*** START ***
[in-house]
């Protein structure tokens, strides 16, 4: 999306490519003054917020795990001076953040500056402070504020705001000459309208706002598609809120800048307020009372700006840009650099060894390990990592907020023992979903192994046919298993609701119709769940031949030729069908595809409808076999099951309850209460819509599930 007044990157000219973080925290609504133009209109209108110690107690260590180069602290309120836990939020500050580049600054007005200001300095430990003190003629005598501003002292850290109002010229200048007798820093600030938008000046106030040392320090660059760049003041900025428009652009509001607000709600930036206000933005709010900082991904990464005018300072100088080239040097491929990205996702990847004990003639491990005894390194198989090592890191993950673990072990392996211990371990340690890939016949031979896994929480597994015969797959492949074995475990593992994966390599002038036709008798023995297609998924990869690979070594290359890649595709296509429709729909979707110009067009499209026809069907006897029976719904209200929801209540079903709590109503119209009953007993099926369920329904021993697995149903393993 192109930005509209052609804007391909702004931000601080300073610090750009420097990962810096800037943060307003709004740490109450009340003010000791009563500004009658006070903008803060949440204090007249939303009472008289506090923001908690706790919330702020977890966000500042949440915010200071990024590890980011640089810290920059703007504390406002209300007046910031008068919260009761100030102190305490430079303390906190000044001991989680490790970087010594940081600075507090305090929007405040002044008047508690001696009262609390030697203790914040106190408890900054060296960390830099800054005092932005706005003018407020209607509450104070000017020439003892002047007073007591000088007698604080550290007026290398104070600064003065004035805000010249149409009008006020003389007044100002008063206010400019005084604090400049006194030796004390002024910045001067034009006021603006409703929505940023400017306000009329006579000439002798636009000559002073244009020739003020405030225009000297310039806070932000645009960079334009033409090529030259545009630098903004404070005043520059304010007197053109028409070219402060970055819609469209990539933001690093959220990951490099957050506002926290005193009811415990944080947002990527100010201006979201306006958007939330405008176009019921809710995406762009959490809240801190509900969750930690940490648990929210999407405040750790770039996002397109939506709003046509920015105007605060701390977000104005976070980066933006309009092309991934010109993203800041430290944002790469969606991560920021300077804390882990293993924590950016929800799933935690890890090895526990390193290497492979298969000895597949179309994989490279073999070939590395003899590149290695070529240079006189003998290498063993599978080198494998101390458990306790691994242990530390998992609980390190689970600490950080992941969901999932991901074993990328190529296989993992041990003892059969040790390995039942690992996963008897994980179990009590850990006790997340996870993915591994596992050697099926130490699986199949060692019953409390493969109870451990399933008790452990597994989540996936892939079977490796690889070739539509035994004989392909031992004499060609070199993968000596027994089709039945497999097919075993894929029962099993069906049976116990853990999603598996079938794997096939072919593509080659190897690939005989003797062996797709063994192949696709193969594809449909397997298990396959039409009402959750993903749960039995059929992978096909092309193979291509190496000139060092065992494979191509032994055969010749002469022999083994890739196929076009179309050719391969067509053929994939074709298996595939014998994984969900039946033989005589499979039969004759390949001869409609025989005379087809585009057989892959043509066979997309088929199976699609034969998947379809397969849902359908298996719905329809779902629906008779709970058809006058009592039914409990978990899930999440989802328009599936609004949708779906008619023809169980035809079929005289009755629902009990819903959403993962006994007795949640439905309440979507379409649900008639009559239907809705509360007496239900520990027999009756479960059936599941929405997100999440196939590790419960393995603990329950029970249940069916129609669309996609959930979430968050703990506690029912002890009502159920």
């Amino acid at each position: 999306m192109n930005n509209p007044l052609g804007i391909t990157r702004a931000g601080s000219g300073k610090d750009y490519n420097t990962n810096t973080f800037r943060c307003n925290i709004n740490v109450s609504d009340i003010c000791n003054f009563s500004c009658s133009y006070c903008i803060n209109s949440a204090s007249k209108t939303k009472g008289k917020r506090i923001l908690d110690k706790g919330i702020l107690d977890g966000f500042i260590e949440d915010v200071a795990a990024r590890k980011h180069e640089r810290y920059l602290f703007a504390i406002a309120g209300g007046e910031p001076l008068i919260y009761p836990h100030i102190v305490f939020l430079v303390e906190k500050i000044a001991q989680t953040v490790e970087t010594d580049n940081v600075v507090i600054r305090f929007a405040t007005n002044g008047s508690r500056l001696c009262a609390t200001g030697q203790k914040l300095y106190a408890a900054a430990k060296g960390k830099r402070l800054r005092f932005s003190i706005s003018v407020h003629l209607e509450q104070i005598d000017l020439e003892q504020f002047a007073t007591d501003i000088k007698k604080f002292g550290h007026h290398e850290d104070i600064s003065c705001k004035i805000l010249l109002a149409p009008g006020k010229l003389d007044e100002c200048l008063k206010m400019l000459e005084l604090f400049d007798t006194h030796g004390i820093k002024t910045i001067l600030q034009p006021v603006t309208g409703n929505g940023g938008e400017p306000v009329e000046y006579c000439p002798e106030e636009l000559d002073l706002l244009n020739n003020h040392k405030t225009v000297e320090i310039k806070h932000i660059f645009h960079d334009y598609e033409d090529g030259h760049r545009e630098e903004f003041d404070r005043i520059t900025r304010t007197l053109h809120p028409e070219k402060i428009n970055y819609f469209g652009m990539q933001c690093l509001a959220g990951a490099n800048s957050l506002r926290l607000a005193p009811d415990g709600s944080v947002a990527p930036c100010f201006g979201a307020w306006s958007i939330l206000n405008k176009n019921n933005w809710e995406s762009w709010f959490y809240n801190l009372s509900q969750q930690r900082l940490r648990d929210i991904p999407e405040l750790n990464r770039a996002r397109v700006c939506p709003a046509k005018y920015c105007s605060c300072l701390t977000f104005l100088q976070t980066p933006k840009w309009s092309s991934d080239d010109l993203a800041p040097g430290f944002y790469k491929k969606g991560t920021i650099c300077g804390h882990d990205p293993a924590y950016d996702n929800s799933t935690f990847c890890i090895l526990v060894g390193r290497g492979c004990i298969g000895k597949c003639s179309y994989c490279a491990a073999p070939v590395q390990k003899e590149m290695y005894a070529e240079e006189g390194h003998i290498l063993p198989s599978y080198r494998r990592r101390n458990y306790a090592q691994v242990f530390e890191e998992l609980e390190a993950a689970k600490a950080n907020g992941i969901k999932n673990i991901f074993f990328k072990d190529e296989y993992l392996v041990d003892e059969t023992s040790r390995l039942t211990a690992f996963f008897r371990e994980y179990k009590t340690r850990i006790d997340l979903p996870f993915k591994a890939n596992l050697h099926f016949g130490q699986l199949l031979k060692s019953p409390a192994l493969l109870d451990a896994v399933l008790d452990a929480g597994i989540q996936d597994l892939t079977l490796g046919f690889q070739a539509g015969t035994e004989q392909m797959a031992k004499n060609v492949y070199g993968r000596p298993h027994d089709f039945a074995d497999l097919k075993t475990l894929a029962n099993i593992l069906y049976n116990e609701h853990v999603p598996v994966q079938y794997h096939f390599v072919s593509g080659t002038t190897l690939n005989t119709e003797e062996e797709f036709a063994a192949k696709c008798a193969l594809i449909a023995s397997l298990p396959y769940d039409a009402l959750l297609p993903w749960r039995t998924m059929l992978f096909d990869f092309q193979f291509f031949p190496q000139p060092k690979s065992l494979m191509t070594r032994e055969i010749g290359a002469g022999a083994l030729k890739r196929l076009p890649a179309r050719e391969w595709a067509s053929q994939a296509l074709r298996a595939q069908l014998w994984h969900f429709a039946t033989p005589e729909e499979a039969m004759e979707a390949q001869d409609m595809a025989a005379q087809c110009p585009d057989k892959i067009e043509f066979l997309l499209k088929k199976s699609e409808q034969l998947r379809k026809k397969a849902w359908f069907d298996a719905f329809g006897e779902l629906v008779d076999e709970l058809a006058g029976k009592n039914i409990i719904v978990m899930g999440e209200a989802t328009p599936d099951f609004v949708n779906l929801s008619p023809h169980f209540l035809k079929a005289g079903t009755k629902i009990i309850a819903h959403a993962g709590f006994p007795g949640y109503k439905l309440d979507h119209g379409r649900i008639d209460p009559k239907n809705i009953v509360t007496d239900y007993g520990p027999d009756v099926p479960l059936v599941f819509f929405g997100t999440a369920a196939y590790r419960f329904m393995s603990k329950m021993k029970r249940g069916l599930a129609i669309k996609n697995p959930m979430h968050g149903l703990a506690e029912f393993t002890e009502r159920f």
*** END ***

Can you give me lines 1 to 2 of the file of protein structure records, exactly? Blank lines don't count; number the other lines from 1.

[in-house]
């Protein structure tokens, strides 16, 4: 999306490519003054917020795990001076953040500056402070504020705001000459309208706002598609809120800048307020009372700006840009650099060894390990990592907020023992979903192994046919298993609701119709769940031949030729069908595809409808076999099951309850209460819509599930 007044990157000219973080925290609504133009209109209108110690107690260590180069602290309120836990939020500050580049600054007005200001300095430990003190003629005598501003002292850290109002010229200048007798820093600030938008000046106030040392320090660059760049003041900025428009652009509001607000709600930036206000933005709010900082991904990464005018300072100088080239040097491929990205996702990847004990003639491990005894390194198989090592890191993950673990072990392996211990371990340690890939016949031979896994929480597994015969797959492949074995475990593992994966390599002038036709008798023995297609998924990869690979070594290359890649595709296509429709729909979707110009067009499209026809069907006897029976719904209200929801209540079903709590109503119209009953007993099926369920329904021993697995149903393993 192109930005509209052609804007391909702004931000601080300073610090750009420097990962810096800037943060307003709004740490109450009340003010000791009563500004009658006070903008803060949440204090007249939303009472008289506090923001908690706790919330702020977890966000500042949440915010200071990024590890980011640089810290920059703007504390406002209300007046910031008068919260009761100030102190305490430079303390906190000044001991989680490790970087010594940081600075507090305090929007405040002044008047508690001696009262609390030697203790914040106190408890900054060296960390830099800054005092932005706005003018407020209607509450104070000017020439003892002047007073007591000088007698604080550290007026290398104070600064003065004035805000010249149409009008006020003389007044100002008063206010400019005084604090400049006194030796004390002024910045001067034009006021603006409703929505940023400017306000009329006579000439002798636009000559002073244009020739003020405030225009000297310039806070932000645009960079334009033409090529030259545009630098903004404070005043520059304010007197053109028409070219402060970055819609469209990539933001690093959220990951490099957050506002926290005193009811415990944080947002990527100010201006979201306006958007939330405008176009019921809710995406762009959490809240801190509900969750930690940490648990929210999407405040750790770039996002397109939506709003046509920015105007605060701390977000104005976070980066933006309009092309991934010109993203800041430290944002790469969606991560920021300077804390882990293993924590950016929800799933935690890890090895526990390193290497492979298969000895597949179309994989490279073999070939590395003899590149290695070529240079006189003998290498063993599978080198494998101390458990306790691994242990530390998992609980390190689970600490950080992941969901999932991901074993990328190529296989993992041990003892059969040790390995039942690992996963008897994980179990009590850990006790997340996870993915591994596992050697099926130490699986199949060692019953409390493969109870451990399933008790452990597994989540996936892939079977490796690889070739539509035994004989392909031992004499060609070199993968000596027994089709039945497999097919075993894929029962099993069906049976116990853990999603598996079938794997096939072919593509080659190897690939005989003797062996797709063994192949696709193969594809449909397997298990396959039409009402959750993903749960039995059929992978096909092309193979291509190496000139060092065992494979191509032994055969010749002469022999083994890739196929076009179309050719391969067509053929994939074709298996595939014998994984969900039946033989005589499979039969004759390949001869409609025989005379087809585009057989892959043509066979997309088929199976699609034969998947379809397969849902359908298996719905329809779902629906008779709970058809006058009592039914409990978990899930999440989802328009599936609004949708779906008619023809169980035809079929005289009755629902009990819903959403993962006994007795949640439905309440979507379409649900008639009559239907809705509360007496239900520990027999009756479960059936599941929405997100999440196939590790419960393995603990329950029970249940069916129609669309996609959930979430968050703990506690029912002890009502159920």